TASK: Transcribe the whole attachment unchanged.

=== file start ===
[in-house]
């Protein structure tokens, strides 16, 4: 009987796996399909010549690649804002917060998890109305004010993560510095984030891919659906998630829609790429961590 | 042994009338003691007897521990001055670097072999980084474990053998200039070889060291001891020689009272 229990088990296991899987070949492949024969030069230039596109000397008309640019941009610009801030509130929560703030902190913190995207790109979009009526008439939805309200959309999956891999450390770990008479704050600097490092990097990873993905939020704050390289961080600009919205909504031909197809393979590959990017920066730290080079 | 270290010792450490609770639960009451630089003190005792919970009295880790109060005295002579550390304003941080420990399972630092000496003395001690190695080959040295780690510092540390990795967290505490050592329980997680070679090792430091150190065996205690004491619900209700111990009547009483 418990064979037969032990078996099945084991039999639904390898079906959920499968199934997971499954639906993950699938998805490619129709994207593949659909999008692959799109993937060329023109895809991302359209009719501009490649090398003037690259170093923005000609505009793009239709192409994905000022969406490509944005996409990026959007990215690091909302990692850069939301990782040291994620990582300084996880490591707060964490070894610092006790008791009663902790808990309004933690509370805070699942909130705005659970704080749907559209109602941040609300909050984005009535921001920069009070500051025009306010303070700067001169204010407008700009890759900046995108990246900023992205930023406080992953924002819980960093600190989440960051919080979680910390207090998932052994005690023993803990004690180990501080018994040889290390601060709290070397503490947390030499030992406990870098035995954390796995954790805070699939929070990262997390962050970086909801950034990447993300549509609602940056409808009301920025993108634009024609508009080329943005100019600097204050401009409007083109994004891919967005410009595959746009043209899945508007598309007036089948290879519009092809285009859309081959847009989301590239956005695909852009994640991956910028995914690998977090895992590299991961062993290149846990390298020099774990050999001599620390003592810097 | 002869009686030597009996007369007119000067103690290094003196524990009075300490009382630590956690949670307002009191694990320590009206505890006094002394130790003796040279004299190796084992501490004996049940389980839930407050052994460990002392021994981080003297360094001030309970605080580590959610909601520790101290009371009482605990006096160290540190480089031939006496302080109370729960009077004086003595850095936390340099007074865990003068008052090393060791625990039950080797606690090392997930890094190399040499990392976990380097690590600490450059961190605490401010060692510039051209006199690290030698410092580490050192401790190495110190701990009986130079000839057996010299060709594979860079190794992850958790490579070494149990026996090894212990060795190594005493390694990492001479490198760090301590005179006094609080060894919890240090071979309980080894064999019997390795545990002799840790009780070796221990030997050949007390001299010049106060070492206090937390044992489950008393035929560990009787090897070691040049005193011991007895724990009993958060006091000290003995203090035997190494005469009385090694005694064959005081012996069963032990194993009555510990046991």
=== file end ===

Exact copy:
[in-house]
């Protein structure tokens, strides 16, 4: 009987796996399909010549690649804002917060998890109305004010993560510095984030891919659906998630829609790429961590 | 042994009338003691007897521990001055670097072999980084474990053998200039070889060291001891020689009272 229990088990296991899987070949492949024969030069230039596109000397008309640019941009610009801030509130929560703030902190913190995207790109979009009526008439939805309200959309999956891999450390770990008479704050600097490092990097990873993905939020704050390289961080600009919205909504031909197809393979590959990017920066730290080079 | 270290010792450490609770639960009451630089003190005792919970009295880790109060005295002579550390304003941080420990399972630092000496003395001690190695080959040295780690510092540390990795967290505490050592329980997680070679090792430091150190065996205690004491619900209700111990009547009483 418990064979037969032990078996099945084991039999639904390898079906959920499968199934997971499954639906993950699938998805490619129709994207593949659909999008692959799109993937060329023109895809991302359209009719501009490649090398003037690259170093923005000609505009793009239709192409994905000022969406490509944005996409990026959007990215690091909302990692850069939301990782040291994620990582300084996880490591707060964490070894610092006790008791009663902790808990309004933690509370805070699942909130705005659970704080749907559209109602941040609300909050984005009535921001920069009070500051025009306010303070700067001169204010407008700009890759900046995108990246900023992205930023406080992953924002819980960093600190989440960051919080979680910390207090998932052994005690023993803990004690180990501080018994040889290390601060709290070397503490947390030499030992406990870098035995954390796995954790805070699939929070990262997390962050970086909801950034990447993300549509609602940056409808009301920025993108634009024609508009080329943005100019600097204050401009409007083109994004891919967005410009595959746009043209899945508007598309007036089948290879519009092809285009859309081959847009989301590239956005695909852009994640991956910028995914690998977090895992590299991961062993290149846990390298020099774990050999001599620390003592810097 | 002869009686030597009996007369007119000067103690290094003196524990009075300490009382630590956690949670307002009191694990320590009206505890006094002394130790003796040279004299190796084992501490004996049940389980839930407050052994460990002392021994981080003297360094001030309970605080580590959610909601520790101290009371009482605990006096160290540190480089031939006496302080109370729960009077004086003595850095936390340099007074865990003068008052090393060791625990039950080797606690090392997930890094190399040499990392976990380097690590600490450059961190605490401010060692510039051209006199690290030698410092580490050192401790190495110190701990009986130079000839057996010299060709594979860079190794992850958790490579070494149990026996090894212990060795190594005493390694990492001479490198760090301590005179006094609080060894919890240090071979309980080894064999019997390795545990002799840790009780070796221990030997050949007390001299010049106060070492206090937390044992489950008393035929560990009787090897070691040049005193011991007895724990009993958060006091000290003995203090035997190494005469009385090694005694064959005081012996069963032990194993009555510990046991």